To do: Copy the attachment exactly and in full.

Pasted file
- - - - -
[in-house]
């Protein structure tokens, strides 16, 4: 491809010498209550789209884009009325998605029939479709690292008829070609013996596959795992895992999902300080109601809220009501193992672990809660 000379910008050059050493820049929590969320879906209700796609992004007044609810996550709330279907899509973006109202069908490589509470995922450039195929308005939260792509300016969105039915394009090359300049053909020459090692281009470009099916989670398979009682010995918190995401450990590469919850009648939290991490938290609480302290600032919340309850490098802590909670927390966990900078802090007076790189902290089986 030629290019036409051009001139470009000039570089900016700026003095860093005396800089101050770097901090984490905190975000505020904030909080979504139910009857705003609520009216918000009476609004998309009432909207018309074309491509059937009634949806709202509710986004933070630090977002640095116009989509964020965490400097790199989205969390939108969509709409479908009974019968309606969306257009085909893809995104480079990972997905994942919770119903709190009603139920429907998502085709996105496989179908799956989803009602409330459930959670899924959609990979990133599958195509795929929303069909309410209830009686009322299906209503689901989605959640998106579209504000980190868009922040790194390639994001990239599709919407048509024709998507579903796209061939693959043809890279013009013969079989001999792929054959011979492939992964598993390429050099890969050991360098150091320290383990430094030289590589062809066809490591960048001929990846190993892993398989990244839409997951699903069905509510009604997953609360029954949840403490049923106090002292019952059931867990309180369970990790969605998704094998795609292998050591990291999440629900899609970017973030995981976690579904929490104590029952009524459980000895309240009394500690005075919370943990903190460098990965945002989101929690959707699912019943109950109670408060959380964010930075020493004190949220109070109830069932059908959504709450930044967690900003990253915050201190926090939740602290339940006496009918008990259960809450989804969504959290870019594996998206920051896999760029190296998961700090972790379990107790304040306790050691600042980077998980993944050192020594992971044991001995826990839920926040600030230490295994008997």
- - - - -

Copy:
[in-house]
């Protein structure tokens, strides 16, 4: 491809010498209550789209884009009325998605029939479709690292008829070609013996596959795992895992999902300080109601809220009501193992672990809660 000379910008050059050493820049929590969320879906209700796609992004007044609810996550709330279907899509973006109202069908490589509470995922450039195929308005939260792509300016969105039915394009090359300049053909020459090692281009470009099916989670398979009682010995918190995401450990590469919850009648939290991490938290609480302290600032919340309850490098802590909670927390966990900078802090007076790189902290089986 030629290019036409051009001139470009000039570089900016700026003095860093005396800089101050770097901090984490905190975000505020904030909080979504139910009857705003609520009216918000009476609004998309009432909207018309074309491509059937009634949806709202509710986004933070630090977002640095116009989509964020965490400097790199989205969390939108969509709409479908009974019968309606969306257009085909893809995104480079990972997905994942919770119903709190009603139920429907998502085709996105496989179908799956989803009602409330459930959670899924959609990979990133599958195509795929929303069909309410209830009686009322299906209503689901989605959640998106579209504000980190868009922040790194390639994001990239599709919407048509024709998507579903796209061939693959043809890279013009013969079989001999792929054959011979492939992964598993390429050099890969050991360098150091320290383990430094030289590589062809066809490591960048001929990846190993892993398989990244839409997951699903069905509510009604997953609360029954949840403490049923106090002292019952059931867990309180369970990790969605998704094998795609292998050591990291999440629900899609970017973030995981976690579904929490104590029952009524459980000895309240009394500690005075919370943990903190460098990965945002989101929690959707699912019943109950109670408060959380964010930075020493004190949220109070109830069932059908959504709450930044967690900003990253915050201190926090939740602290339940006496009918008990259960809450989804969504959290870019594996998206920051896999760029190296998961700090972790379990107790304040306790050691600042980077998980993944050192020594992971044991001995826990839920926040600030230490295994008997």